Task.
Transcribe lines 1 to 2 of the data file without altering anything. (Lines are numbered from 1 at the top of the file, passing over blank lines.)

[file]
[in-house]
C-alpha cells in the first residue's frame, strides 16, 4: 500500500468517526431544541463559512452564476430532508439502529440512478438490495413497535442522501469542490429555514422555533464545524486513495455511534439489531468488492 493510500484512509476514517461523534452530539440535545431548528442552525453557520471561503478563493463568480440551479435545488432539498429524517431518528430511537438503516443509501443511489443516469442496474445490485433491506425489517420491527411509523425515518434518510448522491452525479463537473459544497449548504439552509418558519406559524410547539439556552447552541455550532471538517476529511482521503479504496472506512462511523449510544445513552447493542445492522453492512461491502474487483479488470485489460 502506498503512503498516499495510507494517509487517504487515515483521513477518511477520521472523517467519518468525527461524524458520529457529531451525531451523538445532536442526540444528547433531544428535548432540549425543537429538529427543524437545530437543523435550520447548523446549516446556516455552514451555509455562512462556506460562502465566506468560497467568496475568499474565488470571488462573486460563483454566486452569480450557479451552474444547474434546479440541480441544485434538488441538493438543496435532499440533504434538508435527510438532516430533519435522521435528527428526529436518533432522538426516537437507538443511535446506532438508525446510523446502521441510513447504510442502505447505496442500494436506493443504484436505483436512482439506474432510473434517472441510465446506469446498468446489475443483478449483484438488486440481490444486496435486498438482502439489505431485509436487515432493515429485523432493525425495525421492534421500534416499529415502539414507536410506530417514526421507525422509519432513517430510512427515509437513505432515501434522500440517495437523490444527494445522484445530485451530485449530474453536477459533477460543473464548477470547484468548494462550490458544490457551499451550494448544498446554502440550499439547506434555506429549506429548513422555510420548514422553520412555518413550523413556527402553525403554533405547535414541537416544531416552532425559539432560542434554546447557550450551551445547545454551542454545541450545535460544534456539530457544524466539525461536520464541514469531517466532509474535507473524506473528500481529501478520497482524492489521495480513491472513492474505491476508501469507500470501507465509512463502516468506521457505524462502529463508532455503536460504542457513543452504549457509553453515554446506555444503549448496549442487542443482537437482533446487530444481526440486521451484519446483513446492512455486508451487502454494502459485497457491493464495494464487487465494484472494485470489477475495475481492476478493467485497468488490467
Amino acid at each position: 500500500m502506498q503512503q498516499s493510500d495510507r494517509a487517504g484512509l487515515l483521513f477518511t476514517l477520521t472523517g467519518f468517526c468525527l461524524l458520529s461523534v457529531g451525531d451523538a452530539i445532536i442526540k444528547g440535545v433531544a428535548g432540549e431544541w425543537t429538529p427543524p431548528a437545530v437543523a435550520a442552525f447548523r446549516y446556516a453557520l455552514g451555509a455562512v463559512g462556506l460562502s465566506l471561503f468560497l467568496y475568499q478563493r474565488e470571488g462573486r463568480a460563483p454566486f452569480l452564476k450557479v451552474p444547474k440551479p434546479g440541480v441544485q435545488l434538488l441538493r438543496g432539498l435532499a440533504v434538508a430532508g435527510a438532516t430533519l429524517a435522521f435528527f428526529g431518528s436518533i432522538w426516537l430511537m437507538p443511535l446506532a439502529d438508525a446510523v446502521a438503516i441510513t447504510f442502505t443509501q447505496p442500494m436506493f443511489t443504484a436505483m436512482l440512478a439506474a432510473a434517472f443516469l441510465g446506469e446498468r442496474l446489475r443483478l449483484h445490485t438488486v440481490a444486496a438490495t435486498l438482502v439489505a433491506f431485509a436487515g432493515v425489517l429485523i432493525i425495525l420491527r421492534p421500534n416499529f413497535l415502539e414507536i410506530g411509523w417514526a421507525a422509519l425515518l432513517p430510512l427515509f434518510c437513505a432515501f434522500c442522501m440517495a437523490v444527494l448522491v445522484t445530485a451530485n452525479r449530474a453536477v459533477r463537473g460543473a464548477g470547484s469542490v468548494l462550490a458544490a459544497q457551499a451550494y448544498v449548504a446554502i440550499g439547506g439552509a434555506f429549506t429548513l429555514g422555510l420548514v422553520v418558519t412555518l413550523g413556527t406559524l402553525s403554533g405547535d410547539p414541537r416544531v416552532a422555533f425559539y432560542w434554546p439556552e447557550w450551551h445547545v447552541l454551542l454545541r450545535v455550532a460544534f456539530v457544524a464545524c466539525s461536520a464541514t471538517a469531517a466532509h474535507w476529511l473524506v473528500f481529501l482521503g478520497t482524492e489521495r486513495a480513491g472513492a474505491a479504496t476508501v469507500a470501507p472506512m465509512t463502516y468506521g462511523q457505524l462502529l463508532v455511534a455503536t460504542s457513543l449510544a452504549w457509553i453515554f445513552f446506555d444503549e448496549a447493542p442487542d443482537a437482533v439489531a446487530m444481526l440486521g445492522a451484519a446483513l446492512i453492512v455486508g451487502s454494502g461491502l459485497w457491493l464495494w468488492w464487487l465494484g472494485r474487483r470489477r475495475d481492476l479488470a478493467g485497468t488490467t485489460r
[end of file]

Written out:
[in-house]
C-alpha cells in the first residue's frame, strides 16, 4: 500500500468517526431544541463559512452564476430532508439502529440512478438490495413497535442522501469542490429555514422555533464545524486513495455511534439489531468488492 493510500484512509476514517461523534452530539440535545431548528442552525453557520471561503478563493463568480440551479435545488432539498429524517431518528430511537438503516443509501443511489443516469442496474445490485433491506425489517420491527411509523425515518434518510448522491452525479463537473459544497449548504439552509418558519406559524410547539439556552447552541455550532471538517476529511482521503479504496472506512462511523449510544445513552447493542445492522453492512461491502474487483479488470485489460 502506498503512503498516499495510507494517509487517504487515515483521513477518511477520521472523517467519518468525527461524524458520529457529531451525531451523538445532536442526540444528547433531544428535548432540549425543537429538529427543524437545530437543523435550520447548523446549516446556516455552514451555509455562512462556506460562502465566506468560497467568496475568499474565488470571488462573486460563483454566486452569480450557479451552474444547474434546479440541480441544485434538488441538493438543496435532499440533504434538508435527510438532516430533519435522521435528527428526529436518533432522538426516537437507538443511535446506532438508525446510523446502521441510513447504510442502505447505496442500494436506493443504484436505483436512482439506474432510473434517472441510465446506469446498468446489475443483478449483484438488486440481490444486496435486498438482502439489505431485509436487515432493515429485523432493525425495525421492534421500534416499529415502539414507536410506530417514526421507525422509519432513517430510512427515509437513505432515501434522500440517495437523490444527494445522484445530485451530485449530474453536477459533477460543473464548477470547484468548494462550490458544490457551499451550494448544498446554502440550499439547506434555506429549506429548513422555510420548514422553520412555518413550523413556527402553525403554533405547535414541537416544531416552532425559539432560542434554546447557550450551551445547545454551542454545541450545535460544534456539530457544524466539525461536520464541514469531517466532509474535507473524506473528500481529501478520497482524492489521495480513491472513492474505491476508501469507500470501507465509512463502516468506521457505524462502529463508532455503536460504542457513543452504549457509553453515554446506555444503549448496549442487542443482537437482533446487530444481526440486521451484519446483513446492512455486508451487502454494502459485497457491493464495494464487487465494484472494485470489477475495475481492476478493467485497468488490467